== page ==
Reeder offensively averaged 17 yards a catch, and seemed to grow into the receiver role as the season progressed. McGuire said he thinks Reeder surprised some people that didn't realize how fast he was.
"What was unique was not his off-the-line speed, but his second or third gear," McGuire said. "His separation speed was pretty amazing. The vertical threat he gave us was huge. He got a lot of yards after contact. His ability after a coach was something we sorely needed."
Reeder's versatility was a calling card since he started on varsity. Reeder frequently moved around defensively to different areas on the field.
He took it to another level this year with his contributions on offense, and it didn't stop there.
"Cale returned kicks, he was a gunner on punt teams, was on our kickoff teams and didn't complain about anything," McGuire said. "His mentality and his practice habits and his personality, he is the same if not more."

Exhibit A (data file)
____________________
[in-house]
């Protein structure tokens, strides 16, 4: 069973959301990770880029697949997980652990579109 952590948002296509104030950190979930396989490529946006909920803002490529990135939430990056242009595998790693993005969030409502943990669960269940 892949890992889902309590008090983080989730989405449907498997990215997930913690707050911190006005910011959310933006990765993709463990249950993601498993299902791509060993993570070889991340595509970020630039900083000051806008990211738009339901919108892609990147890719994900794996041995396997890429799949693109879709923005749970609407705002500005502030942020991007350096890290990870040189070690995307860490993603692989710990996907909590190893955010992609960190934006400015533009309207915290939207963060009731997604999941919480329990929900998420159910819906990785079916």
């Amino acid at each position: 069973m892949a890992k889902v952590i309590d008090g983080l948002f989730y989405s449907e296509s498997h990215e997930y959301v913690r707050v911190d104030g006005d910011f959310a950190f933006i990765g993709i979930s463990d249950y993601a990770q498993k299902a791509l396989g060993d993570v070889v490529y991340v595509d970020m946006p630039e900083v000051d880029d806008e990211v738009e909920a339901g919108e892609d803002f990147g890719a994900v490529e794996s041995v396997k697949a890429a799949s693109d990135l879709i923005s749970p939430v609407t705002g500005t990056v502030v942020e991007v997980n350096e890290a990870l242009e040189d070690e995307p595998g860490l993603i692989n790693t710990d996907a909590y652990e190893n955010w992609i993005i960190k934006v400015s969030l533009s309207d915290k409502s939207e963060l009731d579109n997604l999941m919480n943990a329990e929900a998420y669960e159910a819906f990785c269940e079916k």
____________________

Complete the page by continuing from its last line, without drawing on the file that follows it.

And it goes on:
Humble and assuming, Reeder is the same with all Yorkville's players, whether they play or not.
He follows the lead of his dad, Chris Reeder, who played football and wrestled in high school at Lisle.
"My dad, he's a hard-hat worker type," Reeder said. "He's always said just go in and do your job, don't worry about what people say, act like you've been there before."
Reeder did just that, leading Yorkville to places it hadn't been in quite some time.
"He's the full package," McGuire said. "How good of a person Cale is is under-appreciated. He was named All-State, and his teammates were genuinely happy for him. Sometimes kids read about themselves and change a little bit. Cale was the exact opposite."